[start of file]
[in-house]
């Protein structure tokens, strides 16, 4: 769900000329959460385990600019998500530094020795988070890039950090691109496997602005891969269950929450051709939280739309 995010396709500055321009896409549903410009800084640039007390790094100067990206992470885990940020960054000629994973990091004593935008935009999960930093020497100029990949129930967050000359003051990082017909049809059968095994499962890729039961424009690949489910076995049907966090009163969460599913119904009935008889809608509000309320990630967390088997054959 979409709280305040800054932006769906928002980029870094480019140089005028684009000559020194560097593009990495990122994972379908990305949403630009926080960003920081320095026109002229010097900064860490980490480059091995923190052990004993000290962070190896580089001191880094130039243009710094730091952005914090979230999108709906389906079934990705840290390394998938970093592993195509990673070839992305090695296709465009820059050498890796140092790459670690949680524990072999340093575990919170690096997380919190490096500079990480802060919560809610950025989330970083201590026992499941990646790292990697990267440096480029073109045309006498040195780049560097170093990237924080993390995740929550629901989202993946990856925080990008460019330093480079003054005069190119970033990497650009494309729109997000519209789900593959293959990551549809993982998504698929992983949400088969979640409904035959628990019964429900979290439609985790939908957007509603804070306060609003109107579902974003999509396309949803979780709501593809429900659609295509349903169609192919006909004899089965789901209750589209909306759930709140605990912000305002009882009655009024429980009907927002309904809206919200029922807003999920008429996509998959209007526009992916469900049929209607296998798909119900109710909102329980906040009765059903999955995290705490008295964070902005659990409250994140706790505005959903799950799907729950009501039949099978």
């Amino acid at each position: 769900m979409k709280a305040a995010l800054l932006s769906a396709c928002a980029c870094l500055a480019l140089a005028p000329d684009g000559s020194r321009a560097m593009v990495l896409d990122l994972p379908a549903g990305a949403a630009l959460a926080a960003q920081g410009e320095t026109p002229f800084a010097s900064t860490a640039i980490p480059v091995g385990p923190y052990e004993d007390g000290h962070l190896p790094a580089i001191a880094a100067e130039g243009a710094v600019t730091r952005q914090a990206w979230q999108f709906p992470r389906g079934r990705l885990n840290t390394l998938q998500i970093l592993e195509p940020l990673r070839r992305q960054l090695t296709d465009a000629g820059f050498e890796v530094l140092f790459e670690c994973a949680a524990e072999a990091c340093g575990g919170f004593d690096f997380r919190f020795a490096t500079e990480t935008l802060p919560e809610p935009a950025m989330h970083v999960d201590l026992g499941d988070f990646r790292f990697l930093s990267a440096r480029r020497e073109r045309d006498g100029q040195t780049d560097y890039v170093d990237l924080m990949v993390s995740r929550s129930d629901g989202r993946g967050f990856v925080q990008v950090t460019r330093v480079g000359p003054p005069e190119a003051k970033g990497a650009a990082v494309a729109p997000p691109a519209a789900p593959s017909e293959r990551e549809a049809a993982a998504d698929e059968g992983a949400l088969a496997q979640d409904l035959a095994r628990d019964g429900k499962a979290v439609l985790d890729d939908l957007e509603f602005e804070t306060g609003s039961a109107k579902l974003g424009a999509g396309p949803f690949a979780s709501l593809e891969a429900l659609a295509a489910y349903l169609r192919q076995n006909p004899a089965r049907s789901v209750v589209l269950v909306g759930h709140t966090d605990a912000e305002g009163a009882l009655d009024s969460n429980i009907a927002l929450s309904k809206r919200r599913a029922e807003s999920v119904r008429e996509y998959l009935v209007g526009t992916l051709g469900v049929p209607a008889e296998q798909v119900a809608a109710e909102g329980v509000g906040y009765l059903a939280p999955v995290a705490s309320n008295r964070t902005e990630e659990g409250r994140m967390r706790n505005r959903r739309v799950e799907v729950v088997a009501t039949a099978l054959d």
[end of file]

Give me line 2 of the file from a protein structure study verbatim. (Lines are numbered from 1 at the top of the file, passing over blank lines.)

């Protein structure tokens, strides 16, 4: 769900000329959460385990600019998500530094020795988070890039950090691109496997602005891969269950929450051709939280739309 995010396709500055321009896409549903410009800084640039007390790094100067990206992470885990940020960054000629994973990091004593935008935009999960930093020497100029990949129930967050000359003051990082017909049809059968095994499962890729039961424009690949489910076995049907966090009163969460599913119904009935008889809608509000309320990630967390088997054959 979409709280305040800054932006769906928002980029870094480019140089005028684009000559020194560097593009990495990122994972379908990305949403630009926080960003920081320095026109002229010097900064860490980490480059091995923190052990004993000290962070190896580089001191880094130039243009710094730091952005914090979230999108709906389906079934990705840290390394998938970093592993195509990673070839992305090695296709465009820059050498890796140092790459670690949680524990072999340093575990919170690096997380919190490096500079990480802060919560809610950025989330970083201590026992499941990646790292990697990267440096480029073109045309006498040195780049560097170093990237924080993390995740929550629901989202993946990856925080990008460019330093480079003054005069190119970033990497650009494309729109997000519209789900593959293959990551549809993982998504698929992983949400088969979640409904035959628990019964429900979290439609985790939908957007509603804070306060609003109107579902974003999509396309949803979780709501593809429900659609295509349903169609192919006909004899089965789901209750589209909306759930709140605990912000305002009882009655009024429980009907927002309904809206919200029922807003999920008429996509998959209007526009992916469900049929209607296998798909119900109710909102329980906040009765059903999955995290705490008295964070902005659990409250994140706790505005959903799950799907729950009501039949099978």